(b)  Protecting human rights defenders and publicly condemning their harassment and arrest should form a key element of UK policy on human rights in China because of the short and long term implications for Chinese society that the arrest of prominent activists has on the realization of fundamental rights. As HRW has said: "training programs for improving judicial administration will have little effect without complementary political support for lawyers in China working to advance rule of law". In this respect, a subheading of the annual report should be dedicated to the status of human rights defenders.

    (c)  The ongoing persecution and severe torture of Falun Gong adherents demonstrates the need for FCO policy and training to reach beyond the traditional prison system to re-education through labour camps and the use of torture to force renunciation of beliefs rather than solely the extraction of evidence for use during a trial. Considering the scale and severity of the violations against Falun Gong, pressing the CCP to cease the campaign should be a central focus of UK policy. As such, the group should also have its own subheading in the annual report.

8   Amnesty International, "China: Background briefing on rights lawyer Gao Zhisheng," 22 December 2006, available at: Back

9   Amnesty International, "China: Amnesty International fears for missing hunger-strike activists," 22 February 2006, available at: Back

10   Amnesty International, "China: Chen Guangcheng is prisoner of conscience," 24 August 2006, available at: Back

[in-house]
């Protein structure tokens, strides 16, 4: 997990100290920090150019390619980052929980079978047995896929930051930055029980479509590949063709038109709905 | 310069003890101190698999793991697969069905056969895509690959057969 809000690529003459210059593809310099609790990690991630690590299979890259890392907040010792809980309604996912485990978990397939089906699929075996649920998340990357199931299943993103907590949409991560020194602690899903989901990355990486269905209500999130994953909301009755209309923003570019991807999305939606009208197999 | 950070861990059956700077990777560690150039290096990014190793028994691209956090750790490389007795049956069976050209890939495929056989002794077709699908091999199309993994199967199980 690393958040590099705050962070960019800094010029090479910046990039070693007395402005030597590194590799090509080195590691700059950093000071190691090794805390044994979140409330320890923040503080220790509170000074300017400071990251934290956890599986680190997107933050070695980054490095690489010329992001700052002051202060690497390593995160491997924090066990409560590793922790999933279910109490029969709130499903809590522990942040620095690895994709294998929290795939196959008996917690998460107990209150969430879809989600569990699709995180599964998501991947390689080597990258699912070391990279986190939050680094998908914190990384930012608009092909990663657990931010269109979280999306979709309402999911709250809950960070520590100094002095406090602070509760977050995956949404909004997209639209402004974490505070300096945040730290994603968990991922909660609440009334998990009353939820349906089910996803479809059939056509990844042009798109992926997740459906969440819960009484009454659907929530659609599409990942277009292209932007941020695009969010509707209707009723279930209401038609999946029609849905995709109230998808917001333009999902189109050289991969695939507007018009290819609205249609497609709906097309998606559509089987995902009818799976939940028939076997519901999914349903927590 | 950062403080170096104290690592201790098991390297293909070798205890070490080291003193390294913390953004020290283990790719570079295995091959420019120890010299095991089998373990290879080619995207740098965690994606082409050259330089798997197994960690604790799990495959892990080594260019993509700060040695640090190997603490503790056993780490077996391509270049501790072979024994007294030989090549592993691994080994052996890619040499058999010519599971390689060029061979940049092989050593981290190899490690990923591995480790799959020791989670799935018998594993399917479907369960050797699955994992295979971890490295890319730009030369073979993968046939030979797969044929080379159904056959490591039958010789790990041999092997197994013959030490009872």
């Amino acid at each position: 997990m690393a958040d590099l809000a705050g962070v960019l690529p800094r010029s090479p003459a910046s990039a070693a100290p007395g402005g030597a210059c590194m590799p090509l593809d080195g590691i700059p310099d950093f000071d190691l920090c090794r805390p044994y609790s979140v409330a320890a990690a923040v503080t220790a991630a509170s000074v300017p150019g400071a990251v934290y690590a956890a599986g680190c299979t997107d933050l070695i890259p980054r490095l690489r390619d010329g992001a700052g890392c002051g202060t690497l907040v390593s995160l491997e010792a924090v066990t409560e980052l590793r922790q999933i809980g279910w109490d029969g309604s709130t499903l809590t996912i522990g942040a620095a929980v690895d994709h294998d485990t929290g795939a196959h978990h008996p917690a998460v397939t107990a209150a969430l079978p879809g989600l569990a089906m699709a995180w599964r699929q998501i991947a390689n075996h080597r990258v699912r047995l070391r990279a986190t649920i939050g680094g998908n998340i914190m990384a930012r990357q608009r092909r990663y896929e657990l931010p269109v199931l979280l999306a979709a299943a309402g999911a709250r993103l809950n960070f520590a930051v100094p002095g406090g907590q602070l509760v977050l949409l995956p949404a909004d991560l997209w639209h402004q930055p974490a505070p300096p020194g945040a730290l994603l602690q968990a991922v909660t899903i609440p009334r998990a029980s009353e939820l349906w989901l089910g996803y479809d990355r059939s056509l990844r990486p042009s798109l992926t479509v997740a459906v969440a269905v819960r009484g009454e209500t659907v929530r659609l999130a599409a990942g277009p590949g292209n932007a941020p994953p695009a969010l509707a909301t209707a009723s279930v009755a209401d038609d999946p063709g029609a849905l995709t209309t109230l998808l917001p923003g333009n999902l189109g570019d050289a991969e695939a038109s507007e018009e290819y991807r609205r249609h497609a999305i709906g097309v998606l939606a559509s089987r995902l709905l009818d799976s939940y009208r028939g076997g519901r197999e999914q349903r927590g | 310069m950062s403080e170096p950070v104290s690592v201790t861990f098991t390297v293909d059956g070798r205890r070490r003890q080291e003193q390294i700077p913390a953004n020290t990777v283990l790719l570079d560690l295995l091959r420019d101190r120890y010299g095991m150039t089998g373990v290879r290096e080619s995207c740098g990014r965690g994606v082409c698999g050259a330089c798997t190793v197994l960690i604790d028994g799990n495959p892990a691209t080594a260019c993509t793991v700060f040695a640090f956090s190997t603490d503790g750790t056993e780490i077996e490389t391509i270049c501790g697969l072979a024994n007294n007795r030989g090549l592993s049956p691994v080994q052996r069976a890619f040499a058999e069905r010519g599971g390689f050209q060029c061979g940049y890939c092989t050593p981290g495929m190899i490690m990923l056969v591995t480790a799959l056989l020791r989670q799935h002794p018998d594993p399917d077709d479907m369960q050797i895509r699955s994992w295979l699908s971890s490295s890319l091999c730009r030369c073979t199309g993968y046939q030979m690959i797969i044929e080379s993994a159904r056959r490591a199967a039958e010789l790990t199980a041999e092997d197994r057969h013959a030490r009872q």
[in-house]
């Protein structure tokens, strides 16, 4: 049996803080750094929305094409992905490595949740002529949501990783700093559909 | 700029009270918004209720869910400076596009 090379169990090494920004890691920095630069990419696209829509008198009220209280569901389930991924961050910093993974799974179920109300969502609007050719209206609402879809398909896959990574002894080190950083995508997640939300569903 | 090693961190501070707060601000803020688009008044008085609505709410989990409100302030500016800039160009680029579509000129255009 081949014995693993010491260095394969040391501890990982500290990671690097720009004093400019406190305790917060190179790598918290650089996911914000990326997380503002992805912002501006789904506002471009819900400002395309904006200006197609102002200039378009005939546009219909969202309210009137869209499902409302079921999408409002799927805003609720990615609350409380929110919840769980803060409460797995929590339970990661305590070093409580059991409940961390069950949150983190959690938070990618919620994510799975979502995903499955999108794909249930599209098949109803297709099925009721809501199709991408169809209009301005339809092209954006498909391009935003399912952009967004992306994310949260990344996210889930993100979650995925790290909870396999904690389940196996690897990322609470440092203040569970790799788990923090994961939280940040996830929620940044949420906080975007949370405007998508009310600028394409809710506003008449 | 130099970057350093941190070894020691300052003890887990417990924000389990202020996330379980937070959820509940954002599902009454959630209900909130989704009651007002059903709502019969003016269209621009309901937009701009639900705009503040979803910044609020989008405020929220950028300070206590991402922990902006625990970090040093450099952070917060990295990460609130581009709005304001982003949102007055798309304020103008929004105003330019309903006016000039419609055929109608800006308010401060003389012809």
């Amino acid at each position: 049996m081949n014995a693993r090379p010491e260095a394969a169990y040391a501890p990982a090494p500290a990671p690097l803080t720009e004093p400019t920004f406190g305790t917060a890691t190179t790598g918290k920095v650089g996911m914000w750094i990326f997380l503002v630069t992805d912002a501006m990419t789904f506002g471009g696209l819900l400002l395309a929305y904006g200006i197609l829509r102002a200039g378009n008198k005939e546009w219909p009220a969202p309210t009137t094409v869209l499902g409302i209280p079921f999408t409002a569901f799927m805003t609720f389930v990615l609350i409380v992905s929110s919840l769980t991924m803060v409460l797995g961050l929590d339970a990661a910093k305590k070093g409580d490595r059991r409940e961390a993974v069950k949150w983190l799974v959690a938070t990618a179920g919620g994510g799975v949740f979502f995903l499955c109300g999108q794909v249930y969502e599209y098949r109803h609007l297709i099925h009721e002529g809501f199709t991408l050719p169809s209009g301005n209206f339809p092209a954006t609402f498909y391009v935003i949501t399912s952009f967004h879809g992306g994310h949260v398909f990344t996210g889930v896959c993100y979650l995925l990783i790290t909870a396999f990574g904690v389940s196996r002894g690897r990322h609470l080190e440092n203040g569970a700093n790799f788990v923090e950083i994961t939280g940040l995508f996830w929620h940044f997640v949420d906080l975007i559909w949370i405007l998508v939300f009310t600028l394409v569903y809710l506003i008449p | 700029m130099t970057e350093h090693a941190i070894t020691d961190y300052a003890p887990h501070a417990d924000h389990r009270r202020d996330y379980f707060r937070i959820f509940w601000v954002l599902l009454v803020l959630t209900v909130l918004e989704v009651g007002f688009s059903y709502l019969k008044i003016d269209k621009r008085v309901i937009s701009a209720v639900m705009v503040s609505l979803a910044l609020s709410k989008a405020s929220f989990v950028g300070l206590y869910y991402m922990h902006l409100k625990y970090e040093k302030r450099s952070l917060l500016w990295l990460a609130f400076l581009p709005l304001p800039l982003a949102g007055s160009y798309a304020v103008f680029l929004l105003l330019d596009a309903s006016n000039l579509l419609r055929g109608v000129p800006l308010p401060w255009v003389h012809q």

11   Amnesty International, "China: Fear for safety/death threats: Gao Zhisheng," 19 January 2006, available at: Back

12   Op cit "Background briefing". Back

13   Human Rights Watch, "A Great Danger for Lawyers: New Regulatory Curbs on Lawyers Representing Protesters," available at: Back

14   ibid Back

15   See for example open letter circulated by the Human Rights Law Foundation and signed by international lawyers in Appendix A. Back

16   Human Rights Watch, "We Could Disappear at Any Time: Retaliation and Abuses Against Chinese Petitioners," available at Back

17   The documents have been leaked to overseas NGOs by officials secretly opposed to the persecution policy or from former security personnel who have defected from China. Back

18   Huoqiu Law Education Web: "Jiao Yongle's Speech at the County Political-Judicial Operations Conference", 10 May 2006, see World Organization to Investigate the Persecution of Falun Gong (WOIPFG), "Investigation on CCP Persecuting People Spreading the Nine Commentaries," 3 October 2006, available at Back

19   The county and province name have been removed in order to protect the source. If additional information or a copy of the Chinese original is needed, please contact the author. Back

20   "Special action plan for nation-wide public security offices on prevention and suppression of Falun Gong's reactionary propaganda to incite public to read Nine Commentaries" 24 January 2005, referred to in several other internal documents. See ibid report of WOIPFG. Back

21   Ibid, Ningxia Page on People's Net, 17 November 2005. Back

22   Ibid. Xixiu District Financial Department website: Financial Department Official Document (11 November 2005). Back

23   Ibid. Harbin City Government Website's Departmental Trend of Political and Judiciary Committee section: "Nangang District has intensified the effort to prevent and control evil cult during `Three Holidays and Two Meetings' period", Harbin, China, 13 January 2006. Back

24   The sites tested were the top 100 sites returned from a Google search engine for the relevant terms. Open Net Initiative, "Internet filtering in China in 2004-05: A Country Study": Back